What sort of ways can cancer affect fertility?

While few cancers themselves have been shown to affect fertility, some cancer treatments can affect fertility in both men and women. Cancer treatments, such as different types of chemotherapy, radiation and surgery to the bladder, testicles, lymph nodes in the pelvis, uterus or ovaries, have been linked to temporary or permanent infertility.

It’s important to talk to your doctor before you begin any of these treatments to explore your fertility preservation options.

Fertility-preserving options for men include sperm cryopreservation (sperm banking) and protecting the testes from radiation, if the cancer is in another area, during radiation.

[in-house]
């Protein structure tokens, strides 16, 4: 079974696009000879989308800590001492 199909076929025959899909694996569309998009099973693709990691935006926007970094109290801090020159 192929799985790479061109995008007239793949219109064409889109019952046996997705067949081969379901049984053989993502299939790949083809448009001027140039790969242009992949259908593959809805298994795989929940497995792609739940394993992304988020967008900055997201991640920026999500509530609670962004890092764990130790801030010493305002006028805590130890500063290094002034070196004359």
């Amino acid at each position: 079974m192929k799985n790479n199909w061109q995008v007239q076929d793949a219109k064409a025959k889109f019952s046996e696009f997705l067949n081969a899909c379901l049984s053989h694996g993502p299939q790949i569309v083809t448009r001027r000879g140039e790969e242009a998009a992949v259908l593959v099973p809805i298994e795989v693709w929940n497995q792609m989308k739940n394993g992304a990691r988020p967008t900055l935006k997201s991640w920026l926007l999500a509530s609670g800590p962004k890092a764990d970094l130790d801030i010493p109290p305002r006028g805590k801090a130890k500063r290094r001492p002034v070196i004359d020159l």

Fertility-preserving options for women include embryo cryopreservation, oocyte (unfertilized egg) cryopreservation, ovarian tissue preservation and protecting the ovaries, if the cancer is in another area, during radiation.

For more information, contact Courtney Britton, librarian at Cancer Services of Greater Baton Rouge, at (225) 927-2273, cbritton@cancerservices.org, or visit the Education Center at 550 Lobdell Ave., Baton Rouge.

ä Internet Resources:

American Society for Clinical Oncology, cancer.net

Fertile Hope, initiative of the Livestrong Foundation, fertilehope.org

This column is presented as a service by Cancer Services of Greater Baton Rouge, a United Way affiliate.